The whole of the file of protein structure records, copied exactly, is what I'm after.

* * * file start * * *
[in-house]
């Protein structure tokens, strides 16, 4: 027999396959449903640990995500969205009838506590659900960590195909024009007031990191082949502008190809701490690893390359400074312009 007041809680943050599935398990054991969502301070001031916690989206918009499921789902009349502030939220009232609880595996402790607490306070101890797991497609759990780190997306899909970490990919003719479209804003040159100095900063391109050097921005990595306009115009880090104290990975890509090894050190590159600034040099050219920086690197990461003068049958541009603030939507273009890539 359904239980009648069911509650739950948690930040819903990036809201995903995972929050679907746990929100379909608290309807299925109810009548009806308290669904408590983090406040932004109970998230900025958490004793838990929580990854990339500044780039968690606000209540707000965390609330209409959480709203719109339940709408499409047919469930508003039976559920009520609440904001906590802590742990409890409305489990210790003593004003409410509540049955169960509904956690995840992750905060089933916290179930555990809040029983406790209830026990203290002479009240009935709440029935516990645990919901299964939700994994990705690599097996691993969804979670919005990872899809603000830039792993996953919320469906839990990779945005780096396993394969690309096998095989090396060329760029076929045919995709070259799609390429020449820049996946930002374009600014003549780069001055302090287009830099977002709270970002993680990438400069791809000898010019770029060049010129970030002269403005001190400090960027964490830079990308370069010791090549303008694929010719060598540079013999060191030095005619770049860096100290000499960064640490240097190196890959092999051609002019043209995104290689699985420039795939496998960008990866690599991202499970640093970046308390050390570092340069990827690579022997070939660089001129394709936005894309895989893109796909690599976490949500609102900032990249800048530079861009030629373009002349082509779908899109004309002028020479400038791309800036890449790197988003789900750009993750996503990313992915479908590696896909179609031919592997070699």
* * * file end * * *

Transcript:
[in-house]
């Protein structure tokens, strides 16, 4: 027999396959449903640990995500969205009838506590659900960590195909024009007031990191082949502008190809701490690893390359400074312009 007041809680943050599935398990054991969502301070001031916690989206918009499921789902009349502030939220009232609880595996402790607490306070101890797991497609759990780190997306899909970490990919003719479209804003040159100095900063391109050097921005990595306009115009880090104290990975890509090894050190590159600034040099050219920086690197990461003068049958541009603030939507273009890539 359904239980009648069911509650739950948690930040819903990036809201995903995972929050679907746990929100379909608290309807299925109810009548009806308290669904408590983090406040932004109970998230900025958490004793838990929580990854990339500044780039968690606000209540707000965390609330209409959480709203719109339940709408499409047919469930508003039976559920009520609440904001906590802590742990409890409305489990210790003593004003409410509540049955169960509904956690995840992750905060089933916290179930555990809040029983406790209830026990203290002479009240009935709440029935516990645990919901299964939700994994990705690599097996691993969804979670919005990872899809603000830039792993996953919320469906839990990779945005780096396993394969690309096998095989090396060329760029076929045919995709070259799609390429020449820049996946930002374009600014003549780069001055302090287009830099977002709270970002993680990438400069791809000898010019770029060049010129970030002269403005001190400090960027964490830079990308370069010791090549303008694929010719060598540079013999060191030095005619770049860096100290000499960064640490240097190196890959092999051609002019043209995104290689699985420039795939496998960008990866690599991202499970640093970046308390050390570092340069990827690579022997070939660089001129394709936005894309895989893109796909690599976490949500609102900032990249800048530079861009030629373009002349082509779908899109004309002028020479400038791309800036890449790197988003789900750009993750996503990313992915479908590696896909179609031919592997070699």